Auxiliary Bishop David McGough of Birmingham says Occupy movement highlights a necessary debate
Speaking on Sunday, November 20, Bishop David McGough, auxiliary bishop of Birmingham, said: “At the very least we must concede that the demonstrations outside St Paul’s Cathedral in London and in the financial centres of north America, highlight the debate that is to be had concerning the power of wealth and the competing claims of the individual’s right to a just and equitable distribution of wealth in the world”, writes Peter Jennings.
Bishop McGough, Provost of the Metropolitan Chapter, was speaking at the annual civic Mass at the Metropolitan Cathedral and Basilica of St Chad, Birmingham, on the Solemnity of Christ the King.
Bishop McGough said: “To proclaim Christ as King must surely begin a debate about power. All kingdoms, be they ancient or modern are in some ways about power. At the level of civil life the institution of this Feast was intended to lead to a debate about the powers that hold sway in our society.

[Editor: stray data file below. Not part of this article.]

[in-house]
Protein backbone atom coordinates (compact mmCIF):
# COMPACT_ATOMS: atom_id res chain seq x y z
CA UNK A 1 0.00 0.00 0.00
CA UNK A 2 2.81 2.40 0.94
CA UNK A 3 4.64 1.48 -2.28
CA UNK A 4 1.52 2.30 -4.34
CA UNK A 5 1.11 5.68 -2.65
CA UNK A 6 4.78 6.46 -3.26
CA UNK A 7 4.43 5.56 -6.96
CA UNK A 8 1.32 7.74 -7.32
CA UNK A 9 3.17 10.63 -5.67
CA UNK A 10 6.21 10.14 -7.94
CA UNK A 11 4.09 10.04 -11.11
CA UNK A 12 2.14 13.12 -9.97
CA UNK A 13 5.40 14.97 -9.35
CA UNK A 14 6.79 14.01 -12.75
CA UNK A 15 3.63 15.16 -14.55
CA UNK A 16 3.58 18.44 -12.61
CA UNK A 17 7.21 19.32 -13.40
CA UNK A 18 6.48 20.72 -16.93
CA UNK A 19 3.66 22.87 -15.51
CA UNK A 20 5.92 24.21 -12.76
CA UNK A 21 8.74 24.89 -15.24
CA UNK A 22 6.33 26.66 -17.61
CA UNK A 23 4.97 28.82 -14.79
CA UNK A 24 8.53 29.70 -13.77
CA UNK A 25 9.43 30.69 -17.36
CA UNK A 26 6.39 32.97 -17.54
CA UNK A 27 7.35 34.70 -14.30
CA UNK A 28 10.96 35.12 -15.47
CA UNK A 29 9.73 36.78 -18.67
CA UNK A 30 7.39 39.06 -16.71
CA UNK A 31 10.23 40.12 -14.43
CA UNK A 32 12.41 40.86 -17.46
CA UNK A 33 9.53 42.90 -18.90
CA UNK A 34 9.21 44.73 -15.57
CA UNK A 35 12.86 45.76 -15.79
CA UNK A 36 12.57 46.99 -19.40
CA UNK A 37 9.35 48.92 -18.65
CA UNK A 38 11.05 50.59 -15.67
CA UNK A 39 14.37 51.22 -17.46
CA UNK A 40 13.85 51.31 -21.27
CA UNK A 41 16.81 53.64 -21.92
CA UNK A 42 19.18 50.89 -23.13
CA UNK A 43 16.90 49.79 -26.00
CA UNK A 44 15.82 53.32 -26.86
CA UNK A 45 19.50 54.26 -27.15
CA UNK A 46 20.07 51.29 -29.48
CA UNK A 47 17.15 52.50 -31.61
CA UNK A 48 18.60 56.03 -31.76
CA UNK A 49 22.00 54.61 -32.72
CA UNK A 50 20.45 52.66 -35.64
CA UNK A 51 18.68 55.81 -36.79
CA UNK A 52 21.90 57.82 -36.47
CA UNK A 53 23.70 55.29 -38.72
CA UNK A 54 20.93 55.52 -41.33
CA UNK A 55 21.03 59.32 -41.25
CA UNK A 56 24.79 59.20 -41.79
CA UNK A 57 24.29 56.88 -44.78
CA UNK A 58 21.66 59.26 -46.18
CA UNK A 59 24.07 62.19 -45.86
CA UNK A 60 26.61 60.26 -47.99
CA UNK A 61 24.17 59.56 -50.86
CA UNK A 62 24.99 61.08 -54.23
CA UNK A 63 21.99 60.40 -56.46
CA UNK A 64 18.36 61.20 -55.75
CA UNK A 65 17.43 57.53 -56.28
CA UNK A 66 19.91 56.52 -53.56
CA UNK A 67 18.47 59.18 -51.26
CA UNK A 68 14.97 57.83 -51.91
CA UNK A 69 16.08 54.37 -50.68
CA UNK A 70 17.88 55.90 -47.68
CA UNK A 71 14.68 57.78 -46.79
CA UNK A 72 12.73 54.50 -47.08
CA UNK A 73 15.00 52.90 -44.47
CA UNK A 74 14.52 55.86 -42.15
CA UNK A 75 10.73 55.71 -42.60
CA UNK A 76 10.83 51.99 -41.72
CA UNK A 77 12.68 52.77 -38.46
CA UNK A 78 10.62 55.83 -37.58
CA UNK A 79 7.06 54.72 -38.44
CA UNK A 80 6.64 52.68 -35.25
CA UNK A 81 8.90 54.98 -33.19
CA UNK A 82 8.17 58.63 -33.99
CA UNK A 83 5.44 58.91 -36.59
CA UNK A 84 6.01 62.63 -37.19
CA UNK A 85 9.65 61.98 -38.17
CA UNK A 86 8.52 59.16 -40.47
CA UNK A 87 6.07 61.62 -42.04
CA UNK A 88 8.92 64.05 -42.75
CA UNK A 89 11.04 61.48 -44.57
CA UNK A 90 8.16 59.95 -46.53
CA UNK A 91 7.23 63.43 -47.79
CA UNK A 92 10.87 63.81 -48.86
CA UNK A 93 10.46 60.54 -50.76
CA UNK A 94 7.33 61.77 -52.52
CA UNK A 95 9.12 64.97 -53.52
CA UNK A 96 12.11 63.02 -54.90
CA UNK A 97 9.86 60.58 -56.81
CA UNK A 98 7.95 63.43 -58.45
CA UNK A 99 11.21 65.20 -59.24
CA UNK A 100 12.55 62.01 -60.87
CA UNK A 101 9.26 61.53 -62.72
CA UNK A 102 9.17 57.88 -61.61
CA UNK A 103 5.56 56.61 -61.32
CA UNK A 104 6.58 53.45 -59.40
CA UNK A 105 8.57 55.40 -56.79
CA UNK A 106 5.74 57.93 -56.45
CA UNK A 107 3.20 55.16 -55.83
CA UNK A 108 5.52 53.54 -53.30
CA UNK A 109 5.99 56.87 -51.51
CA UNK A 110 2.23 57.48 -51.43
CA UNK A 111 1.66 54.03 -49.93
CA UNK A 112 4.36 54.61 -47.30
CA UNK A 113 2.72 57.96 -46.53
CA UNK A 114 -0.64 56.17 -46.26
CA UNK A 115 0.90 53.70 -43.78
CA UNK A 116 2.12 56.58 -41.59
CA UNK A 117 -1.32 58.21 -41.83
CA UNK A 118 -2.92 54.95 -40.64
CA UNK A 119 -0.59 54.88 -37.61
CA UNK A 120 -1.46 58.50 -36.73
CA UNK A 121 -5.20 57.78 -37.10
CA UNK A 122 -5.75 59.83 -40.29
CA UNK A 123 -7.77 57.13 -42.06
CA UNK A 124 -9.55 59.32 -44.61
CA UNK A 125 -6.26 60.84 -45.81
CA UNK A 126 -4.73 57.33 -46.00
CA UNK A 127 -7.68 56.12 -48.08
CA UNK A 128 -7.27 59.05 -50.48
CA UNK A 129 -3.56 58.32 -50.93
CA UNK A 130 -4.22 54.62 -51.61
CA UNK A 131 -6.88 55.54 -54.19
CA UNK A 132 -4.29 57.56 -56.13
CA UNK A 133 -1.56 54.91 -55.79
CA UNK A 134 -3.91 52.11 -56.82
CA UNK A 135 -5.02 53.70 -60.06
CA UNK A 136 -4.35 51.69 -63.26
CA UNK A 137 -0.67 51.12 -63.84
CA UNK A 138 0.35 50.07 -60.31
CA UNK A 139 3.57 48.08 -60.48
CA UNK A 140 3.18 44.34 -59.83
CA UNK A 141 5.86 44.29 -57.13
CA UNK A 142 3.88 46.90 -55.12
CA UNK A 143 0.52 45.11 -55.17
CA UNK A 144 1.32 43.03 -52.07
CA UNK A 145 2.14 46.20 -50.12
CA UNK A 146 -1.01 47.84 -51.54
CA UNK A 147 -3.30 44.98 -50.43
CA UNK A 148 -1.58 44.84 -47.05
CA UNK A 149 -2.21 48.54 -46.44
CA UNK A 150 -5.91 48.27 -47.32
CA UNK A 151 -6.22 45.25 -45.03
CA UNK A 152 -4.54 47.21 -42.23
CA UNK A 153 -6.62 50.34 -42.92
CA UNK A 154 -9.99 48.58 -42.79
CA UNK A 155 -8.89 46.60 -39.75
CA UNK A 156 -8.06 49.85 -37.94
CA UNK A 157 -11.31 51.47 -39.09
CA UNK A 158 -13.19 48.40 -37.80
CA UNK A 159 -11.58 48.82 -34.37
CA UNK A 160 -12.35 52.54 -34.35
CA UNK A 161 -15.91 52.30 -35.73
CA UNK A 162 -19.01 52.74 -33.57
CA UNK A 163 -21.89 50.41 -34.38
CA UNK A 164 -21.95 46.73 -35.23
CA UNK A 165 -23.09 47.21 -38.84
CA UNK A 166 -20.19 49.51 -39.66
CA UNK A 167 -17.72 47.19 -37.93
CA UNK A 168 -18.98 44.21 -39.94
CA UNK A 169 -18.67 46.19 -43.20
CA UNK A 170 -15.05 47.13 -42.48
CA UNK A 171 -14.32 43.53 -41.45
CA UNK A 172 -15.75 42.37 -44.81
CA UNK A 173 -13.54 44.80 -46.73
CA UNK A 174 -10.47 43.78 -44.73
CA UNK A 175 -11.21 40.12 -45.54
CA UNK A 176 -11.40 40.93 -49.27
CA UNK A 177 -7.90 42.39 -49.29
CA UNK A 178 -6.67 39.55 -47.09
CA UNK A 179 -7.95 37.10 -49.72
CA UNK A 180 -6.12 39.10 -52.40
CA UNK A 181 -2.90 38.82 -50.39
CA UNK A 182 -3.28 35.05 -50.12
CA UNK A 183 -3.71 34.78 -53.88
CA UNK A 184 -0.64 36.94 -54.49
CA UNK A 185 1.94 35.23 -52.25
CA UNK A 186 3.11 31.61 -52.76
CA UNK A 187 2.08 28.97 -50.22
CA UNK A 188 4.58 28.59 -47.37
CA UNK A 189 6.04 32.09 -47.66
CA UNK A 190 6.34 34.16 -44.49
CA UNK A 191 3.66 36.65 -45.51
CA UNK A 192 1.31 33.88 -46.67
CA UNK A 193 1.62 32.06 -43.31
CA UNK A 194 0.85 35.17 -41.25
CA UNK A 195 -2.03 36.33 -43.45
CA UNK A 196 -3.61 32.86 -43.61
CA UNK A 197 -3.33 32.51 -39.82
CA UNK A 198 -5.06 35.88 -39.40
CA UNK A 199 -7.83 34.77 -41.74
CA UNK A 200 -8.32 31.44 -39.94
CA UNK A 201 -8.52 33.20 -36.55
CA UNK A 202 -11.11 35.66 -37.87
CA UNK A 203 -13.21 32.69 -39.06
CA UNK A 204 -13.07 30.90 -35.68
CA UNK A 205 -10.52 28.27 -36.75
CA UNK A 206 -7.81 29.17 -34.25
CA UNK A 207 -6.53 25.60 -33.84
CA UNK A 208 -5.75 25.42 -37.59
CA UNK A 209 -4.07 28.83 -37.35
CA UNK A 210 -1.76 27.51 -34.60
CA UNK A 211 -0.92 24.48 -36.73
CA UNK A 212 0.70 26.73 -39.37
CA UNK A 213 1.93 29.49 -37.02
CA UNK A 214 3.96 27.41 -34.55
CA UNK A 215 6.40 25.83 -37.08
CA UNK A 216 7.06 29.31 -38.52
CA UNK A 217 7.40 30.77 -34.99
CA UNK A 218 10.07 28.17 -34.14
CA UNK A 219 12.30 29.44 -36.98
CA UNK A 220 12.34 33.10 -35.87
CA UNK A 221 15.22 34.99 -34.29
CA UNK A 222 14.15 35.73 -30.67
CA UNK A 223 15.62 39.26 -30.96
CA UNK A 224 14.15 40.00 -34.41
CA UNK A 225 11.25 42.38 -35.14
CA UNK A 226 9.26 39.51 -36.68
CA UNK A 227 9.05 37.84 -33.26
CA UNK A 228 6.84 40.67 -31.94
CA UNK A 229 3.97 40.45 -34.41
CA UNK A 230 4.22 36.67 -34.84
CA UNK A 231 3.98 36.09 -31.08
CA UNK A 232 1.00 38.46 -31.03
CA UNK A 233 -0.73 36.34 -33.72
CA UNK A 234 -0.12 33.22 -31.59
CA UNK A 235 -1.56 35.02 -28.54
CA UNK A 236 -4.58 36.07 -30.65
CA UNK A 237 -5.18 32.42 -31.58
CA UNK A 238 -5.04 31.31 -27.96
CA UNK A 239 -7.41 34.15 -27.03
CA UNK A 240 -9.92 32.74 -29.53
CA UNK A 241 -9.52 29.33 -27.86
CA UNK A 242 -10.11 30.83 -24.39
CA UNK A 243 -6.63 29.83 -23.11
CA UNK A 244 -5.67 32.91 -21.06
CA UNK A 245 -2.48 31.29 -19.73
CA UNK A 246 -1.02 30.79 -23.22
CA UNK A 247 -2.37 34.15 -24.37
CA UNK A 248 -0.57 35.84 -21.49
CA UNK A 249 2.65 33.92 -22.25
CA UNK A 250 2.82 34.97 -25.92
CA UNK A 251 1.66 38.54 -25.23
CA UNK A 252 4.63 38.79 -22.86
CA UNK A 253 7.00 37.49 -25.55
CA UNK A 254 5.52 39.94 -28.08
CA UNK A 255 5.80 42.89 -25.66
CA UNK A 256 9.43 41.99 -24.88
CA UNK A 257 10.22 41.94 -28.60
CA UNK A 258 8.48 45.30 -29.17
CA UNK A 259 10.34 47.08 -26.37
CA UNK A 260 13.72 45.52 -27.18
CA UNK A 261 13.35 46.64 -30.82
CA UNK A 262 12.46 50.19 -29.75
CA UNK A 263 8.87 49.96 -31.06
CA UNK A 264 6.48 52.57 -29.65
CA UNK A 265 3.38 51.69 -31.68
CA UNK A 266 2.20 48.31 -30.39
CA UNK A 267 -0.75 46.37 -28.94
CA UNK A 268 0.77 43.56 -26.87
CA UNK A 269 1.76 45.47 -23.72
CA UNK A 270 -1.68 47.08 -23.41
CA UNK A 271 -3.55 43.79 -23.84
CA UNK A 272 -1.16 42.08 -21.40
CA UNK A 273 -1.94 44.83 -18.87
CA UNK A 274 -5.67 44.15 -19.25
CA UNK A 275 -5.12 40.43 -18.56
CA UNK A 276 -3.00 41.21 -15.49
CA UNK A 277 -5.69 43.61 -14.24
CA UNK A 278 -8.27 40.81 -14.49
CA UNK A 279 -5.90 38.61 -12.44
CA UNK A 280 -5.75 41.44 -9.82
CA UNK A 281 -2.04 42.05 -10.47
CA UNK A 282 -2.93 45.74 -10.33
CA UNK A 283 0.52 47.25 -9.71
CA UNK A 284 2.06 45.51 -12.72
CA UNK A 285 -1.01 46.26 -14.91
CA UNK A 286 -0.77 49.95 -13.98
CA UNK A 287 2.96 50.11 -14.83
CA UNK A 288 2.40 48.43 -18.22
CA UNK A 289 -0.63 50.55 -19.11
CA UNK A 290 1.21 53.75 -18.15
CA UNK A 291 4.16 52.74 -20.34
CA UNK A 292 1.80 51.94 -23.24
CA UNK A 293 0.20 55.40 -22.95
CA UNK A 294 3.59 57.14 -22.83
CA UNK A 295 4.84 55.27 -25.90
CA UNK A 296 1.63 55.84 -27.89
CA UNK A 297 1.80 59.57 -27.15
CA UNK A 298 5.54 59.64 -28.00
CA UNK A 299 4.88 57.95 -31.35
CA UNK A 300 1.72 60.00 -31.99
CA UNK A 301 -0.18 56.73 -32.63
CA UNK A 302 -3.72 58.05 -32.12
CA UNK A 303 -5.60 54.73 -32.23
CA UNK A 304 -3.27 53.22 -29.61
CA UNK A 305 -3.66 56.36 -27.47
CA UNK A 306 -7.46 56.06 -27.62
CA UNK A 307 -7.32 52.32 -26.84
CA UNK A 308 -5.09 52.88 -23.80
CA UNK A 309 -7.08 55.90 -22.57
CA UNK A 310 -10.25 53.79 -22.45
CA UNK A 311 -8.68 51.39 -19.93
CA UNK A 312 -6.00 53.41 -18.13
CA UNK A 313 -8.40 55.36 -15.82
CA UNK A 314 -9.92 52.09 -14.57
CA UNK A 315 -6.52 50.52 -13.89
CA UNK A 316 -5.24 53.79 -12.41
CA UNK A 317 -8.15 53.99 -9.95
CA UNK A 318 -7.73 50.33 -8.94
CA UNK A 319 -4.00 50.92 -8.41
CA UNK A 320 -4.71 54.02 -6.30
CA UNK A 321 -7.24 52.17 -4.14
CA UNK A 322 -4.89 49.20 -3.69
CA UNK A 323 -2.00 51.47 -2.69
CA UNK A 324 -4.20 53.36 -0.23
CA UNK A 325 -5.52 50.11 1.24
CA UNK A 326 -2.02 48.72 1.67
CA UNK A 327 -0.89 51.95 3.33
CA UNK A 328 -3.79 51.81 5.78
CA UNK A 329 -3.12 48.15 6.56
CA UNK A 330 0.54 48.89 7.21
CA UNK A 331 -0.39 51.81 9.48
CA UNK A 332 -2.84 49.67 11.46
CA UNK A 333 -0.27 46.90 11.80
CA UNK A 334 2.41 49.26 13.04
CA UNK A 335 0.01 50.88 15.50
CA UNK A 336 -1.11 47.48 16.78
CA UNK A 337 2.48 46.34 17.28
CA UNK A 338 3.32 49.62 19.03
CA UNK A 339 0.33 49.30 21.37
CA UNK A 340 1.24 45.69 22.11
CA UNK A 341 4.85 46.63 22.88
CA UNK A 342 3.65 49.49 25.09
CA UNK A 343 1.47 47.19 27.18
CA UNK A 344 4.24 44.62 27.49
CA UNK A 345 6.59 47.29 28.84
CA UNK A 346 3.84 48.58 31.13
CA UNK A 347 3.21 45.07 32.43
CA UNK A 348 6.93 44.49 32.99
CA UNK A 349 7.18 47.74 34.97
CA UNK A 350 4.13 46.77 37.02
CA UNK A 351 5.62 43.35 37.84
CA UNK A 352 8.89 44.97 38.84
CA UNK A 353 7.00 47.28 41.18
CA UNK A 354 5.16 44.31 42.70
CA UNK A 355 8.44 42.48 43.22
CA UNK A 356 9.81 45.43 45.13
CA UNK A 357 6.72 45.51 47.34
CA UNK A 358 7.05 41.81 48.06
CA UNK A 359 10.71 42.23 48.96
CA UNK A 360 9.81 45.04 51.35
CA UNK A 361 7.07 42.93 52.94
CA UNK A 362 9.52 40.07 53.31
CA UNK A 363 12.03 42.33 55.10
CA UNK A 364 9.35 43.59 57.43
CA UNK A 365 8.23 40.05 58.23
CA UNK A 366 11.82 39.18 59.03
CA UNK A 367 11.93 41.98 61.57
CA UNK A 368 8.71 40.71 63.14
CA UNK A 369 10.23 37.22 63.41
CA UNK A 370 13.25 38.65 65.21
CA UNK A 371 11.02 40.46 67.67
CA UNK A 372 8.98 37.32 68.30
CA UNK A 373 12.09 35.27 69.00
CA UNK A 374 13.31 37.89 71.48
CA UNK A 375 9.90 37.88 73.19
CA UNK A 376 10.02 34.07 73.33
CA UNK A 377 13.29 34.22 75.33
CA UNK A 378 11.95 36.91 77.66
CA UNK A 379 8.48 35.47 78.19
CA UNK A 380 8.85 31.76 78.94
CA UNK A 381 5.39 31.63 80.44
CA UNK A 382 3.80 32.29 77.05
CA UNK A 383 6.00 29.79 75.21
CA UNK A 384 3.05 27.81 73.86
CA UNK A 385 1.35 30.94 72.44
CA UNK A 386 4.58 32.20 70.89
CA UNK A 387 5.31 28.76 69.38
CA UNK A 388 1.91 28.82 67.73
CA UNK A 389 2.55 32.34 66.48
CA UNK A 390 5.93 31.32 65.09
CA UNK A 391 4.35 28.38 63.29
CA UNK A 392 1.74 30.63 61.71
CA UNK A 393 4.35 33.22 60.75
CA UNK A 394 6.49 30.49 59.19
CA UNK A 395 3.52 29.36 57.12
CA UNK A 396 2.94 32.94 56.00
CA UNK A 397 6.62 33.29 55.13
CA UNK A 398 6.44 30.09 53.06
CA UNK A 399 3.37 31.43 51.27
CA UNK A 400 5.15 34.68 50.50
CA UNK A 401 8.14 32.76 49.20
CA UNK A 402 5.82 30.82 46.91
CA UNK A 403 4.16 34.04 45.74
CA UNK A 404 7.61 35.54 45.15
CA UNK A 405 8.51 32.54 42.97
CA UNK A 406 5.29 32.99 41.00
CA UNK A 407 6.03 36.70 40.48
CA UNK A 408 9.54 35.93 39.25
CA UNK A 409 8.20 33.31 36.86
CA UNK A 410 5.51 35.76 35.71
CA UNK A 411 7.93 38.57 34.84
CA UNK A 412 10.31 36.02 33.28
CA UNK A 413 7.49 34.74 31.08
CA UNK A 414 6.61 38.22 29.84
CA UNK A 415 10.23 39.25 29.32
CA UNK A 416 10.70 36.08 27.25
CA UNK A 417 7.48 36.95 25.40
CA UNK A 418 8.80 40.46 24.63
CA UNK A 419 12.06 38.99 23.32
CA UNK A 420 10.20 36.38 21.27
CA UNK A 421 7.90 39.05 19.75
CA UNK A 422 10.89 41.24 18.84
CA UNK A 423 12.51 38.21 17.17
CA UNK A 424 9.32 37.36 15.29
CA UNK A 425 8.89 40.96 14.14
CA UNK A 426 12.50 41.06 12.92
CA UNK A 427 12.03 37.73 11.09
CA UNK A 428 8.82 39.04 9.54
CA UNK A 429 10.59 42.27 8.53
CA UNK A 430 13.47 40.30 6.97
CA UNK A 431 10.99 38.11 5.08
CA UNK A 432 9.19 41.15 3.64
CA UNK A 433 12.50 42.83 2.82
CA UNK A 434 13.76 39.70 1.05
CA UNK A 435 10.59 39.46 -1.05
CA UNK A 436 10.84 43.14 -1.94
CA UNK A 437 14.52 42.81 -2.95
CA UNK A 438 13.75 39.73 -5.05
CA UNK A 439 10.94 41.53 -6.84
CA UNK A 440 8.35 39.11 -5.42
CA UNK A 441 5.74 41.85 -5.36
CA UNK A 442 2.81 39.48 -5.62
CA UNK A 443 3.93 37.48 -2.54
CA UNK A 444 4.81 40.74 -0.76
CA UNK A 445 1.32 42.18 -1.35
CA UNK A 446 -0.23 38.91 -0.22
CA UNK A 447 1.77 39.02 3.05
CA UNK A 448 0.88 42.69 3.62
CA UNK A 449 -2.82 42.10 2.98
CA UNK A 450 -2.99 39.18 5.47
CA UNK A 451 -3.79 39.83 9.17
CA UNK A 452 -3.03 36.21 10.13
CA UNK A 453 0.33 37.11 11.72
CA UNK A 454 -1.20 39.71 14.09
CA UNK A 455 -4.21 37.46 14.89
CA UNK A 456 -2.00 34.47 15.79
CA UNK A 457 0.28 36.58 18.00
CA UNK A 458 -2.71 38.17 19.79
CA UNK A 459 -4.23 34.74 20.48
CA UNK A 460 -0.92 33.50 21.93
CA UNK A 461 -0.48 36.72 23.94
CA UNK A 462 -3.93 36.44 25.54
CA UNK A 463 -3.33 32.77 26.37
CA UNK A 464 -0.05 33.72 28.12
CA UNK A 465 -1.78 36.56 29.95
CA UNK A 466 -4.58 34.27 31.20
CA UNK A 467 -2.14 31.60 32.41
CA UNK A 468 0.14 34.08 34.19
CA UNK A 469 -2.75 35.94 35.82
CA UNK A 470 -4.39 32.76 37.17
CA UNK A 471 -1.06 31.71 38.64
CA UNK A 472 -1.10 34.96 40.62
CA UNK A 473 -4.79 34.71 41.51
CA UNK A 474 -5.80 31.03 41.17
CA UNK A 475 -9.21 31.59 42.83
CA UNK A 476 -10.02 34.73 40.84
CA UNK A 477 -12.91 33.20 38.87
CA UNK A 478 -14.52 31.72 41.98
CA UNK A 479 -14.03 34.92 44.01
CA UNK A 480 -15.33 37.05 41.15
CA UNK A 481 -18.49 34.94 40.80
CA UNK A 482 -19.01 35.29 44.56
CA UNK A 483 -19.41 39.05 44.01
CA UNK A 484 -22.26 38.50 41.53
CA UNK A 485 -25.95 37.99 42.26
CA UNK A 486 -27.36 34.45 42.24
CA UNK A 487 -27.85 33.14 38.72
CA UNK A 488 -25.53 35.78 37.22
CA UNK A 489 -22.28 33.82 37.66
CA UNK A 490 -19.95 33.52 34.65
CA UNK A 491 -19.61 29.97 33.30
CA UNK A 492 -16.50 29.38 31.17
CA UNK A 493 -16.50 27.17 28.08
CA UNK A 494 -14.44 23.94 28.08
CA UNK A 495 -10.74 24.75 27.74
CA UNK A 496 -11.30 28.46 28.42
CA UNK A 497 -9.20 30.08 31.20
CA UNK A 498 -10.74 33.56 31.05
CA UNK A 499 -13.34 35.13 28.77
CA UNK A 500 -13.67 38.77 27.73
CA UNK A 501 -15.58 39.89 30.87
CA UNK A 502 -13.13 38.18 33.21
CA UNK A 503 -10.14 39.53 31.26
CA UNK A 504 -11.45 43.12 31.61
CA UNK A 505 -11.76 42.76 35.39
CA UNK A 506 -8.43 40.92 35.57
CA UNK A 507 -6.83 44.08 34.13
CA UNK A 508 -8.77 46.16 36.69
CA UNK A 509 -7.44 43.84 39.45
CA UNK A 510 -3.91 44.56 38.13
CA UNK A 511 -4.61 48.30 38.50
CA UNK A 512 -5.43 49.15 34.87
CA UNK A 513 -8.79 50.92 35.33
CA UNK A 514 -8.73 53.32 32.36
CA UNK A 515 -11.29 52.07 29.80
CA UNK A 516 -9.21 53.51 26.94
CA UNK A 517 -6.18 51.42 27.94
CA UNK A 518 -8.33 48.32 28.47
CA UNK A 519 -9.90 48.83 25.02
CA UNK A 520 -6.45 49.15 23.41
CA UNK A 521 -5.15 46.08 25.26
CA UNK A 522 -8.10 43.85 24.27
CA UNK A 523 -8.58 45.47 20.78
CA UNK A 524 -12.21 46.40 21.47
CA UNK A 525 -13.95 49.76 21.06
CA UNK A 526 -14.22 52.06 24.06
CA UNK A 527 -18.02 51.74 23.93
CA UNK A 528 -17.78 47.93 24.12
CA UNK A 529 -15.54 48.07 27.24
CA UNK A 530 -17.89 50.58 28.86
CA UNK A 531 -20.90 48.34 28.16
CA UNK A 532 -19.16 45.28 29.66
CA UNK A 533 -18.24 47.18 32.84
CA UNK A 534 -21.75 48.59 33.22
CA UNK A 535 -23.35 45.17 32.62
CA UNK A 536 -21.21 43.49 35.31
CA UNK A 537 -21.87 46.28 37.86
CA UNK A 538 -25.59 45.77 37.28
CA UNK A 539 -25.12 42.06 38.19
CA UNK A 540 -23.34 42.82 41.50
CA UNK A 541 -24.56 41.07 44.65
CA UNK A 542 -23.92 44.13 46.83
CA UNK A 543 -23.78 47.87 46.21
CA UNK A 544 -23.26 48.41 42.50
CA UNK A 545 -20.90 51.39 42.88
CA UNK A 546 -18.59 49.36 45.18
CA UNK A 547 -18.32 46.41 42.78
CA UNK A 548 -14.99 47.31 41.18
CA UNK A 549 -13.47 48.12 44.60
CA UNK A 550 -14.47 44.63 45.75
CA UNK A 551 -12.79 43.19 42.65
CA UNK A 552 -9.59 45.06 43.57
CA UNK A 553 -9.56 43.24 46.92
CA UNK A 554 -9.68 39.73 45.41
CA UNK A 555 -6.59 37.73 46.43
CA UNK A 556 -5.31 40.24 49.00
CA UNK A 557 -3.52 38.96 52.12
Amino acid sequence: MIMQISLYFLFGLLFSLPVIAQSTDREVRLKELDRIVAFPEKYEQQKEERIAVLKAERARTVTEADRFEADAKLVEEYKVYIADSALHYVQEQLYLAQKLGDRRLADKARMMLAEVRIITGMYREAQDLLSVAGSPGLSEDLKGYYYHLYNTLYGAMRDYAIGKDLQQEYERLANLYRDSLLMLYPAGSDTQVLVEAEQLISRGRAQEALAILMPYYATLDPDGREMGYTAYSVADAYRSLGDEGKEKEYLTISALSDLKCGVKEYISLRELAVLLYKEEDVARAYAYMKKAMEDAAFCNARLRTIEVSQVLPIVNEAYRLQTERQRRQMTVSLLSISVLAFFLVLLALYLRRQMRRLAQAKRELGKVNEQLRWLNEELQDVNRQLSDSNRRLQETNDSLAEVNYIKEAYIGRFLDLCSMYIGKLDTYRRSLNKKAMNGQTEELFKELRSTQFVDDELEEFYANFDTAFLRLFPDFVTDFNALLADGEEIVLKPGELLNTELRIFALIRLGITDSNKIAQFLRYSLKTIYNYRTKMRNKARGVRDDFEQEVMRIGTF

“Of equal importance, at the level of the individual, are questions about the attitudes and values that have the power to rule our hearts, to rule our consciences.
“While it is easier to ask the question than to provide the answers, those who are entrusted with the governance and justice of our society, can never ignore these questions.
“In terms of today’s feast day, Christ the King, we must ask how these competing powers are to be balanced for the benefit of society.”
Bishop McGough added: “We are not our own judges. There is a judgment, be it that of the ballot box or history, that we cannot escape. In the vision of the judgement, the Gospel implies a vision for the future.
“That vision for the future is encapsulated in the words of judgment reserved for those described as blessed in the Gospel of Matthew for today: ‘Then the King will say to those on his right hand. Come, you whom my Father has blessed. For I was hungry and you gave me food; I was thirsty and you gave me drink, a stranger and you made me welcome, naked and you clothed me, sick and you visited me.’”